The American government, in an effort to persuade Haiti to accept the election outcome supported by the OAS (Organization of American States), revoked the US visas of 12 top political leaders from Haitian President Preval’s Inite party.  An OAS investigation found massive fraud in November 28th’s election and recommended that Preval’s hand-picked candidate, Jude Celestin, be eliminated from the run-off.  Bowing to this pressure late last week, Preval’s party withdrew its support of Celestin, but Celestin himself has refused to concede defeat and remove himself from the process.

However, any potential unrest from Wednesday’s electoral announcement could be complicated further by what Haitian President Preval and his council of ministers decided to do on Monday afternoon—grant former President Aristide a diplomatic passport, so he can return to Haiti.

Clearly, the Obama administration was concerned enough about Haiti’s ability to transfer power away from Preval, whose term ends on February 7th, that it sent US Secretary of State Hillary Clinton to Port-au-Prince on Sunday to meet with the current president and the three presidential candidates fighting for top spots on March 20th’s ballot.  I suspect the US is concerned that Haiti not devolve into the same kind of political unrest we’ve seen recently in Tunisia and Egypt.  US interests in the region depend on peace being maintained in its own hemisphere, especially in a place just 600 miles south of Miami and too close to Cuba for comfort, a goal that Aristide’s return could threaten.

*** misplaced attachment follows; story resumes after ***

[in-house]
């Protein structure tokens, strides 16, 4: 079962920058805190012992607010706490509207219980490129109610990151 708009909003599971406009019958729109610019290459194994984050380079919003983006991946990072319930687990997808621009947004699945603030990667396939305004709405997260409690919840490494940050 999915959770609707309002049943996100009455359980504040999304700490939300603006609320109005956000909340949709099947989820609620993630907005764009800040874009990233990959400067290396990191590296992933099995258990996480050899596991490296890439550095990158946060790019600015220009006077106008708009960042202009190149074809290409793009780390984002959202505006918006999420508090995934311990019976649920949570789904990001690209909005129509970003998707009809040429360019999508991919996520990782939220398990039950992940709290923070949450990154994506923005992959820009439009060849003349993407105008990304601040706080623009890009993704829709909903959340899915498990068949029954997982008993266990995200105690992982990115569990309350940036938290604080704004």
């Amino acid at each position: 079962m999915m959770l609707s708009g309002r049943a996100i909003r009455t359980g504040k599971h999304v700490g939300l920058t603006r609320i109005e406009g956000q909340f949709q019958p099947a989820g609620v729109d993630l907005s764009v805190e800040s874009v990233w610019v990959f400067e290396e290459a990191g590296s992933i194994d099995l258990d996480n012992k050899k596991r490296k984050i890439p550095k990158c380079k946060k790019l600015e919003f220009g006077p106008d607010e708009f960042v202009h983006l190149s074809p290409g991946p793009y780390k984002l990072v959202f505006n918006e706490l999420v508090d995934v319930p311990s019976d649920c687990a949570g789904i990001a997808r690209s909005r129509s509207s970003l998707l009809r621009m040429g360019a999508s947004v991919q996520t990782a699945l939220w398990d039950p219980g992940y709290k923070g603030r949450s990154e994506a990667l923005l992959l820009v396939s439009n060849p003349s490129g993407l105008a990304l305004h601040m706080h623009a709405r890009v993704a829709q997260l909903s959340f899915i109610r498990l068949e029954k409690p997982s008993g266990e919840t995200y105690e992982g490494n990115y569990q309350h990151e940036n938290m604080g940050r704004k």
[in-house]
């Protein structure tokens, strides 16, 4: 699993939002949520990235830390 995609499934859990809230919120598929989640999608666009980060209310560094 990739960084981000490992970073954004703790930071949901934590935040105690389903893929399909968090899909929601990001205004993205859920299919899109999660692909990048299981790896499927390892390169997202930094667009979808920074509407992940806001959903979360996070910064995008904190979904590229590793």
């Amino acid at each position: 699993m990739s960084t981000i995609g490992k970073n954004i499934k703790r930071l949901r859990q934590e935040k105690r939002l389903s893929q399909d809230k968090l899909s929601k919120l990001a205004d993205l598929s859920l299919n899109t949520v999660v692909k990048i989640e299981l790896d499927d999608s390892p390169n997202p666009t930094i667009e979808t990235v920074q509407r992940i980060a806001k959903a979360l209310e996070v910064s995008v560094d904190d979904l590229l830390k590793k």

Cuba also came into play on Monday afternoon, as rumors spread that Aristide had already left South Africa, where he’s lived in exile since 2004, and had returned in the Caribbean, in preparation for his arrival Port-au-Prince.  Some reports had him in Venezuela, others in Cuba.  However, Aristide’s attorney has since confirmed that the former president has not yet left South Africa.

Aristide maintains a huge following among Haiti’s poor, and his Lavalas party was not allowed to participate in November’s election.

Today’s New York Times has a story that nicely assesses the Aristide situation, outlining the potential complications.

Clearly, political tensions here in Haiti seem to be heating up   Selfish as it sounds (and admittedly it is selfish), Sara and I hope things don’t boil over before our weekend escape to South Florida.  Though not returning home to Kentucky, we’re looking forward to the comforts of American television (minus Super-Bowl Sunday), foods as heart attack-inducing as McDonald’s Big Mac and fries, and some quiet time to enjoy South Beach and play our part, as gratuitous American consumers, shopping till greed and guilt get the best of us or our wallets are emptied—a little retail therapy to lift our spirits and boost the lagging US economy.

Somebody’s got to do it; might as well be this pair of globe-trotting, dog-loving lesbians, who need a little personal peace, as well. 

(Apologies for the Super Bowl snub; we expats like our football better in the form of World Cup action.)

An Event Horizon for Haiti? Baby Doc’s Mind-Bending Return from Exile


As events unfold here in Port-au-Prince around Jean-Claude Duvalier’s return from exile on Sunday, his being detained and charged with corruption by Haitian prosecutors yesterday, only to be released last night and returned to the Karibe Hotel having had his passport confiscated, I can’t help but repeat how surreal it feels—like living on the edge of a bizarre Caribbean twilight zone where reality contorts itself into a banana republic parody of all things right and just and  good.

In the midst of this twisting of right and wrong, caring and corruption, goodness and greed, I’m reminded of why I began this blog in the first place and why I called it “reinventing the event horizon.” I’m reminded of the quote from T. D. Allman’s After Baby Doc I cited in my first post back in November.  It bears repeating, as Allman associates Haiti with the same “convoluting” of reason we see happening here this week: